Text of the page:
The harmful effects of medicines capture headlines worldwide. After all, horror stories about “killer drugs” are easy to sell. However, while drugs’ damaging effects are a legitimate cause for concern, they do not necessarily constitute a serious public health issue, provided that they are outweighed by the benefits they confer.
Drugs with serious adverse safety profiles are used to treat potentially fatal conditions — including various forms of cancer, inflammatory arthritis and HIV — because they ultimately help more than they hurt. Rather than assess a medicine’s safety in isolation, its adverse effects must be considered in relation to its efficacy. In other words, a benefit-risk balance must be struck.
However, getting this message across to the public has proven to be difficult. Successful drug treatment and disease prevention can fail to capture the attention of readers or voters. Moreover, drug safety is a leading factor in determining how medicines are regulated.
In 1961, thalidomide, a hypnotic drug also used to treat nausea in pregnant women, was found to have caused severe birth defects in more than 10,000 children in 46 countries since its introduction four years earlier. In the tragedy’s wake, drug-development processes were adjusted in order to bolster medicines’ safety profile.
As a result, many of the most widely prescribed drugs today were subject to a long process of preclinical experimentation, followed by clinical studies that lasted several years and cost millions of dollars, before gaining regulators’ approval.
However, this development model is no longer sustainable. Not only is it expensive and slow, but it also has been unproductive. Between 2001 and 2002, the pharmaceutical sector has spent US$1.1 trillion on research and development, but the 12 largest companies have received regulatory approval for only 139 new molecular compounds.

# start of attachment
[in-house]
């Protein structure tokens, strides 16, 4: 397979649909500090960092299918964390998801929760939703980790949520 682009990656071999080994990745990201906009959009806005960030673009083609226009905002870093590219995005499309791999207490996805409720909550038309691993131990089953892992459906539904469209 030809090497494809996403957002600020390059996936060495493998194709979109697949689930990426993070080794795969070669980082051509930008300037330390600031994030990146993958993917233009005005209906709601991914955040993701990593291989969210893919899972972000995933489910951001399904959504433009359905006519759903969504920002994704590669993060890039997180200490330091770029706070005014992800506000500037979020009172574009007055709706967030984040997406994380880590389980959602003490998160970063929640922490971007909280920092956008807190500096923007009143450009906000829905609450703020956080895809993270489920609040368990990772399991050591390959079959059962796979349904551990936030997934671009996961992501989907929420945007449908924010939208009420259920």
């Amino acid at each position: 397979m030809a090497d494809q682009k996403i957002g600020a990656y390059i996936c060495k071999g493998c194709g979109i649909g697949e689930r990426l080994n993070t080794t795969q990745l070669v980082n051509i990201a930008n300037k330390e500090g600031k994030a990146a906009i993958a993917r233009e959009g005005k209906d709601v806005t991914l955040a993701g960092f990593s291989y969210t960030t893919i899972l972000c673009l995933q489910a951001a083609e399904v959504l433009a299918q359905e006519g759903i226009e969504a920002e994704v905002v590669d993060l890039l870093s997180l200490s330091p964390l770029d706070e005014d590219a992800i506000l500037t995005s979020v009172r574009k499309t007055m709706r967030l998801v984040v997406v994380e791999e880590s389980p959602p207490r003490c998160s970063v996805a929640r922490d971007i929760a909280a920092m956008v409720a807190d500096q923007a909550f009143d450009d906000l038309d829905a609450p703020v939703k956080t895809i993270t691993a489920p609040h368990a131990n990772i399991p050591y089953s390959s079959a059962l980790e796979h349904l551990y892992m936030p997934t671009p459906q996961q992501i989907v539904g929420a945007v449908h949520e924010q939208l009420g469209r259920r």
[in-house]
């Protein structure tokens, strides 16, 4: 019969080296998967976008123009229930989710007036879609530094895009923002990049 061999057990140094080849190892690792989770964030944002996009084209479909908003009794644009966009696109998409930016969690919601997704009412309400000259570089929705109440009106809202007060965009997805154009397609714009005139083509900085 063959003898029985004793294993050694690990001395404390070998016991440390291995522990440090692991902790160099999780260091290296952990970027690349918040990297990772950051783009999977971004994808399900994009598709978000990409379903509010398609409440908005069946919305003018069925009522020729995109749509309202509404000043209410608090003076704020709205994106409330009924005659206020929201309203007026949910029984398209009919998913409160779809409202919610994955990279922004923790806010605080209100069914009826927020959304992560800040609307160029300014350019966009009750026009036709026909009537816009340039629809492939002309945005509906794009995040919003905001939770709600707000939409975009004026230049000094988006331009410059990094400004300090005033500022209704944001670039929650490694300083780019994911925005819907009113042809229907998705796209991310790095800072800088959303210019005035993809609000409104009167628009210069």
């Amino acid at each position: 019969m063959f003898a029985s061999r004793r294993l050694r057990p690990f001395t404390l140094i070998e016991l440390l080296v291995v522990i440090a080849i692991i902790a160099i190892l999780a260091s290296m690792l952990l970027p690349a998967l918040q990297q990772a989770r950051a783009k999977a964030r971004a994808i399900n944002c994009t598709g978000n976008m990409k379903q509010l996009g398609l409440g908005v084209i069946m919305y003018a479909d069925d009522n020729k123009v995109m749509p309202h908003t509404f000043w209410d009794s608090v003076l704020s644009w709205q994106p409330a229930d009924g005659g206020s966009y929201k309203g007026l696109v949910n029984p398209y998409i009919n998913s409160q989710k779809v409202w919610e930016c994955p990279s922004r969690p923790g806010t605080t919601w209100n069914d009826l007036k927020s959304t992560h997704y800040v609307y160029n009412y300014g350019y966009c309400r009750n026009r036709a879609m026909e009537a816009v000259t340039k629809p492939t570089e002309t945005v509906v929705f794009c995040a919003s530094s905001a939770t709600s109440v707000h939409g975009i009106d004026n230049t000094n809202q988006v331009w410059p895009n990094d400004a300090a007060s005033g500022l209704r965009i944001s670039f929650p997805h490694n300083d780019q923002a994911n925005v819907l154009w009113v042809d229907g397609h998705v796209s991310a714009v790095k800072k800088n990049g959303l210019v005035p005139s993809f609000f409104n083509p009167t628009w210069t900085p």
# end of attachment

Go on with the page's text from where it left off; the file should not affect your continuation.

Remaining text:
However, things are changing. Doctors and their patients are now eager to gain early access to biopharmaceutical medicines — a new variety of injectable drugs, including proteins, nucleic acids and vaccines that are produced using biotechnology. Such drugs have the realistic potential to cure forms of cancer and autoimmune diseases rather than merely treat the symptoms of disease. So access is requested earlier than the regulator normally allows in the licensing process. This poses a dilemma, because regulators are concerned about the lack of safety information about these new drugs.
However, that concern might be as unnecessary as it is inhibiting. New models of so-called adaptive licensing, or conditional approval, are being used to balance patients’ needs with regulators’ caution. Patients with serious conditions can gain early access to promising drugs before they are fully licensed. In exchange, they are subjected to rigorous evaluation to assess the drug’s safety and effectiveness for general use.
The adaptive licensing model thus recasts drug licensing as a more fluid process, based on the benefit-risk ratio. Rather than determining simply whether the drug is effective or has unwanted side-effects, it aims to appraise the benefits and risks in view of the patient’s specific needs.
The price of medicines has become increasingly important as the cost of developing new medicines such as biopharmaceuticals has risen. In the UK, a biologically-based drug costs, on average, ￡9,500 (US$15,200) per patient annually, compared to ￡450 for conventional drug treatment.